The PAU Survey

Enrique Fernández

Physics of the Accelerating Universe Survey (PAUS) is an ongoing extragalactic survey carried out with the William Herschel Telescope in La Palma, Canary Islands, equipped with the PAUCam Camera. PAUS originated in the context of the PAU Project funded by the Consolider Ingenio 2010 Program of the Spanish Ministry of Research and Innovation.


The PAU project was approved in 2007 and ended in 2014. The main deliverable of the project was the PAUCam camera, operated as a Visitor’s Instrument at the prime focus of the William Herschel Telescope in the Canary Island of La Palma by the PAUCam Group, formed by 5 of the 7 groups originally in the Consolider Project, from CIEMAT and IFT (in Madrid), and from IEEC, PIC and IFAE (in Barcelona). These are the groups that also built the PAUCam and its software and also collaborate closely in other projects such as DES and DESI, described elsewhere in this report. Starting in 2016 other groups have joined the PAUS Collaboration, namely from Durham University and University College of London in the UK, from Leiden Observatory in the Netherlands, from ETH in Zurich, Switzerland, and from Bonn University in Germany.
Figure 1:

First scientific results

2018 has been an important year for PAUS as the first scientific results coming from the project have been published in scientific journals. Some of these publications are:

  • The PAU Survey: Early demonstration of the photometric redshift performance in the COSMOS field. This is an important paper that shows that PAUS meets its design goals. The comparison to secure spectra from zCOSMOS shows that PAUS achieves $\sigma_68 / (1+z) = 0.0037$ to $i_AB < 22.5$ when selecting the best 50% of the sources based on a photometric redshift quality cut. Furthermore, a higher photo-z precision of ($\sigma_68/(1 + z) _ 0.001$) is obtained for a bright and high-quality selection, which is driven by the identification of emission lines (see Fig. 2).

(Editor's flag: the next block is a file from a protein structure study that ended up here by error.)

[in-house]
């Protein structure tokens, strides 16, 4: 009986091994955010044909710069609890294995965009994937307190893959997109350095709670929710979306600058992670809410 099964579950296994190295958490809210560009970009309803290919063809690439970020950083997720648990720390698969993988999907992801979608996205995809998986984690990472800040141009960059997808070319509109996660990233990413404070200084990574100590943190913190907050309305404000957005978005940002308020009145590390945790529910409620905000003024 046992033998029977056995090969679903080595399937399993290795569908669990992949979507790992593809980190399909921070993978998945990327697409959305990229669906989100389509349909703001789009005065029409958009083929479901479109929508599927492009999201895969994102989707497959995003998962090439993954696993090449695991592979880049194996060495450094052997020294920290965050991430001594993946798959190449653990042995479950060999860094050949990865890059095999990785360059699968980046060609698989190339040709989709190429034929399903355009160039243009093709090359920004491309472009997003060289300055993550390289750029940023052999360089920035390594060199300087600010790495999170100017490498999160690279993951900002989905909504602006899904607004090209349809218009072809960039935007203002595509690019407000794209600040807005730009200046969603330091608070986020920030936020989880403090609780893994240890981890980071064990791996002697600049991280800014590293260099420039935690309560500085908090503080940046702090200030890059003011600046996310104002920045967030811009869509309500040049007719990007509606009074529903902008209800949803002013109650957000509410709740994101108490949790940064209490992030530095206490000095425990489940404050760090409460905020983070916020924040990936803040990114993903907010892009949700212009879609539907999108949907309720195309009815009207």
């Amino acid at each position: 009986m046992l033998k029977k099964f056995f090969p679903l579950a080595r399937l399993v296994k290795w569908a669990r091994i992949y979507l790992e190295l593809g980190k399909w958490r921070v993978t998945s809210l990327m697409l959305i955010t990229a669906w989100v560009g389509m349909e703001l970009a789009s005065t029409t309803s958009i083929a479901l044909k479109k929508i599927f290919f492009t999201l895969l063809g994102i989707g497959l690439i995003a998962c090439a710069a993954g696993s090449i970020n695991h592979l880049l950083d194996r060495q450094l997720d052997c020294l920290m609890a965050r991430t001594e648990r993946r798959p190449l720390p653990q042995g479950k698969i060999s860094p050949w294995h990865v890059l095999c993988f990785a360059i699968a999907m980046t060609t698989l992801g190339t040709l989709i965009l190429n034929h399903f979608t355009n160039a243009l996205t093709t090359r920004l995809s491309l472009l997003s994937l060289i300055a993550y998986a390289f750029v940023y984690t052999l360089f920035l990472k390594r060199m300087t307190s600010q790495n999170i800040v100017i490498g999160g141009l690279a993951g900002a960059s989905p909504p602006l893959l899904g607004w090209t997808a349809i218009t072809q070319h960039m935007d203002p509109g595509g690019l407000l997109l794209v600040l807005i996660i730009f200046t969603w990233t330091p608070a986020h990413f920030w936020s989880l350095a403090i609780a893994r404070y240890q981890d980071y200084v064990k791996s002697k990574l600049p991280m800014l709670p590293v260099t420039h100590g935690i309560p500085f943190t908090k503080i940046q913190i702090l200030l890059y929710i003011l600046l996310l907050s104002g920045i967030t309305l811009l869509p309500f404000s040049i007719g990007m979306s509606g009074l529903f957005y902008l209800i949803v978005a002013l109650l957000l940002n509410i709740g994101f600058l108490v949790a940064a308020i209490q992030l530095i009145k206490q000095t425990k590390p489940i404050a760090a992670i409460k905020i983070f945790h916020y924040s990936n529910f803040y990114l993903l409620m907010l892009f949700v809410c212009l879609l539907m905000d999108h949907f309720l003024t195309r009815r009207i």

Figure 2: The $\sigma_ {68}/(1+z)$ (top) and outlier fraction (bottom) for different quality cuts as a function of the cumulative magnitude bins. The solid lines show the results when 100, 80, 50 and 20 percent of the sample remains after a quality cut. The dashed line shows the COSMOS results without any quality cuts, using the public COSMOS2015 catalog.

  • The Physics of the Accelerating Universe Camera (accepted by the Astronomical Journal). This paper describes with some detail the design, construction and first operations of PAUCam, including its control system. Fig. 3 shows the comparison of two spectra measured by PAUS and SDSS, which indeed agree very well.

  • The PAU Survey: Operation and orchestration of multi-band survey data (submitted to Astronomy and Computing). Together with the camera and its control software, a whole software system was also developed to treat the data, from its transfer from the telescope to the PAUS data center (located at PIC) to the deliver of science ready data to the PAUS collaboration. Particularly important is the PAUS database, developed for the coordination of the different computing tasks and to preserve and guarantee the consistency of data and metadata.

Other publications are listed in the list of publications.

Figure 3: Spectral energy distributions of a QSO (top panel) and an emission line galaxy (bottom panel). Emission lines are clearly detected in both objects. The PAUCam measured fluxes are marked with circles while the SDSS spectra, binned at the narrow band resolution, are shown with a solid line. The PAUCam and SDSS fluxes are in very good agreement.